In the absence of economic freedom, the visible economy rests upon the foundations of an underground economy.
Call Money Rates
It was against this background that call money rates jumped to 12% during the first week of March. This happened after Dr. Kenneth Phillips signed an affidavit stating that his patient Al Capone was too ill to answer a March 6 grand jury summons for questioning on January’s Chicago Heights raids. That same day, Arnold Rothstein’s old bodyguard, Thomas “Fatty” Walsh was killed at the Miami Biltmore. Rothstein’s stockbroker friend George Graham Rice, already on trial since January for stock fraud was indicted March 8 for income tax evasion—for which his attorney, former judge Rockwood, was already headed for prison.
President Hoover unexpectedly announced that his planned Commission on Law Enforcement would look at all laws, not just prohibition of narcotics and alcohol. President Hoover enjoyed lunch with Texas’ driest Senator, Morris Sheppard. Also invited was New York Representative Hamilton Fish Jr.—perhaps the most active pusher for Draconian narcotics legislation.
Call rates remained stable at 6% as Hoover announced March 12 that no further oil leases on government land would be forthcoming in the aftermath of the Teapot Dome scandal. This was the day Al Capone had been rescheduled to appear before the grand jury and didn’t. Then a former Ohio State Treasurer was convicted March 13 of conspiracy to bribe a federal officer. Investigation into the murder of Rothstein associate Thomas “Fatty” Walsh, continued, and Rothstein’s good buddy Sidney Stajer was finally true-billed on a narcotics violation. The Stajer arrest had been kept out of the newspapers for eight months, and even now newspapers resorted to misspelling his name. Brewer John J. Dunn, and four others were indicted for income tax evasion, and call rates resumed their steady climb through March 19.
After a meeting with Attorney General William Mitchell, Hoover assured the press he did not plan any dramatic prohibition raids, but did intend to work inexorably “week by week, year by year, as rapidly as possible, to build up the enforcement of the laws of the United States, whether they relate to prohibition or narcotics or any other subject.” Newsmen who had heard the President solemnly assure farm representatives back in January that the special session would be called for the benefit of agriculture, were puzzled when Mr. Hoover added that it was “for this purpose in large degree that I called the extra session of Congress.” Prohibition and narcotics laws were enforced by US Treasury agents, and “any other subject” simply had to include the income tax law.
By now there was a dawning suspicion that by “certain agricultural commodities” Hoover really meant sugar and possibly opium. As Secretary of Commerce Hoover was paid to monitor the recent increases in the domestic corn and beet sugar markets. Of course the former Food Czar of wartime prohibition could certainly guess the purpose of all that yeast. Hoover’s strategy appears to have been twofold: one side of the pincer movement was to enact as prohibitive a tariff on sugar as possible. With supplies from abroad thus curtailed, the job of cracking down on domestic sugar and yeast producers—throttling off moonshine liquor at the source—would be easier. All of this depended on Congress promptly and obediently passing the tariff revisions to Hoover’s specifications. Hoover repeated his intentions in his April 16 message to Congress, again with no hint that he was concerned with the sugar rates and little else.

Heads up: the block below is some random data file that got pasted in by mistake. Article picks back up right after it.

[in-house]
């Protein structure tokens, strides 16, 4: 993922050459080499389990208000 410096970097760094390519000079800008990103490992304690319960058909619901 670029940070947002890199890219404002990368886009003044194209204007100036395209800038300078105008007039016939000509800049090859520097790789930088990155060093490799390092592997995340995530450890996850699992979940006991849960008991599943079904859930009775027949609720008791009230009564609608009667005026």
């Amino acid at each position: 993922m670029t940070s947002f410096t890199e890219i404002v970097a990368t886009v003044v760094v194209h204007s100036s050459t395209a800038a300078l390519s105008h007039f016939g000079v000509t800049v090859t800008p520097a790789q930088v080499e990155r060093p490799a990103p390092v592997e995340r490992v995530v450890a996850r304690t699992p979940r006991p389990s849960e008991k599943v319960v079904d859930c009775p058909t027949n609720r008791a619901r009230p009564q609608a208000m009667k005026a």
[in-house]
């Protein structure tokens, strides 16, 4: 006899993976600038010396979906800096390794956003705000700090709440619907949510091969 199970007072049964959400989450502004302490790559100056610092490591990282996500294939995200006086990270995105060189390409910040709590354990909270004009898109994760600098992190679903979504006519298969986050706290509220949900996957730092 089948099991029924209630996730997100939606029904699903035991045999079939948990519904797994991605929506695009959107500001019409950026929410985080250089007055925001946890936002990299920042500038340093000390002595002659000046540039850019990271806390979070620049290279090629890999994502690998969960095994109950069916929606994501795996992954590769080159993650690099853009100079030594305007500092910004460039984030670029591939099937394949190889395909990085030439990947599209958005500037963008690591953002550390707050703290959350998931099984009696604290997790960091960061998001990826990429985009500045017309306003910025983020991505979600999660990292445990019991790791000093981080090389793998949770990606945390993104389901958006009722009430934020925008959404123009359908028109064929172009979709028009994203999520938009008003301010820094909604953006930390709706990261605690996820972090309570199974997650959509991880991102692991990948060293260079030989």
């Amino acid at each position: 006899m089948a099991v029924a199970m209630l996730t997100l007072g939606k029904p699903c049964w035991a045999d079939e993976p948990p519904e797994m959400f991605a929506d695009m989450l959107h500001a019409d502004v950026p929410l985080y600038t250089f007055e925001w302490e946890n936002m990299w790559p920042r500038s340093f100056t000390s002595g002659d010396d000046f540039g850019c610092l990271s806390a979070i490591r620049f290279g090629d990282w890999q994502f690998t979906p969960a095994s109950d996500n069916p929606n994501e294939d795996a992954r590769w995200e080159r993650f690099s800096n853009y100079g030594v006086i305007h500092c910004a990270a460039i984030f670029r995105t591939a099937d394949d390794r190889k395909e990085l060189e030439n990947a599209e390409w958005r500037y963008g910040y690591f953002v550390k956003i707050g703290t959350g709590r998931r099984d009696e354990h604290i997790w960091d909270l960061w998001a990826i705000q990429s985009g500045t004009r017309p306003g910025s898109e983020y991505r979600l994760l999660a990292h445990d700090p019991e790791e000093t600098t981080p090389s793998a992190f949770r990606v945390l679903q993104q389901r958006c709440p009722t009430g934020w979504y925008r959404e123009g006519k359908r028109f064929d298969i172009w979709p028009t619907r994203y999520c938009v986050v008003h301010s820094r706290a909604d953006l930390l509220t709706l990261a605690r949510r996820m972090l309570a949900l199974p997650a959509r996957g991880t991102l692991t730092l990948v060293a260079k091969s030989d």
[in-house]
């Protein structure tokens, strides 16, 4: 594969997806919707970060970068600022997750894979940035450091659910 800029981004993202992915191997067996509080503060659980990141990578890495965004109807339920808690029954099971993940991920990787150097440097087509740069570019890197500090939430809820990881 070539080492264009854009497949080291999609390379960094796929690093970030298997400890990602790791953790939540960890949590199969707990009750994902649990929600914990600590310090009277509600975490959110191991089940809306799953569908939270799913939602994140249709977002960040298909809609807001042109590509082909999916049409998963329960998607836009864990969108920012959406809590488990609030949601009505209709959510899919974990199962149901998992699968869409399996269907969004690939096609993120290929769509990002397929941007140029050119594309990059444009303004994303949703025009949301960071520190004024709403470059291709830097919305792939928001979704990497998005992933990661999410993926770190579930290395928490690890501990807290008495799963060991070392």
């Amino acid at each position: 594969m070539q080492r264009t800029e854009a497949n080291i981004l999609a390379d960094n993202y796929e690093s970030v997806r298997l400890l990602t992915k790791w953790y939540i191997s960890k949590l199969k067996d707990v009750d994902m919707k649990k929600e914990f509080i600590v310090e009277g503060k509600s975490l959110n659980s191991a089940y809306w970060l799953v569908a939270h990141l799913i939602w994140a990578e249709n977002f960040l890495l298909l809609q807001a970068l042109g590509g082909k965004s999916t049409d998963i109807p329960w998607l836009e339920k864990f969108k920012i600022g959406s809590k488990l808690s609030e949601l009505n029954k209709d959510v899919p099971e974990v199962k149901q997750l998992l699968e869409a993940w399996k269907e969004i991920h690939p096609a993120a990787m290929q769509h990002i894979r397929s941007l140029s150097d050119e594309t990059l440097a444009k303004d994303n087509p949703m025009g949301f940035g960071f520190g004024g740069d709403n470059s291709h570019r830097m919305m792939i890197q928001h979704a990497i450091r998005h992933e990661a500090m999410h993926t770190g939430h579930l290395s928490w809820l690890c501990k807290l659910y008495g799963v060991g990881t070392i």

Hoover had another meeting March 19—this one with Commissioner Doran and Levi G. Nutt of the narcotics section. Article 22 of the League’s Geneva Opium Convention of 1925 required treaty nations to turn in statistics on narcotic and drug production, manufactures, consumption and stocks before the end of March each year. It is a safe bet this information was studied by major participants in narcotics production, traffic and enforcement.
The following day brought the filing of opinions in the Illinois Alcohol case, along with the issuance of 33 subpoenas. That same day Al Capone finally appeared before the federal grand jury at Chicago eight days late. The Federal Reserve Board—by now caught between hostile Congressmen and increasing brokers’ loans—was also in a meeting nervously fretted over by brokers and bankers. Just as nervously fretted over were the additional 17 subpoenas issued March 21 and 22 in connection with the Illinois Alcohol case, bringing the total to 51 in three days. But other meetings on the high seas and in an Aurora, Illinois home carried more explosive portent.
 (Bergreen 1994 325) (CT 3/22/30 2)
 (NYT 3/3/29 19; 3/8/29 14:4; 3/26/29 33)
 (Hoover 1930 1976 639)
 (Myers & Newton 1936, 375-376) (Schoenberg 1992 223)
 (NYT 3/12/29 31; 3/15/29 12)
 (Hoover 1929 1974 732, 36, 5, 77)
 (WSJ 1/21/29) (Hoover 1929 1974 75, 77)
 (Docket 11070 4)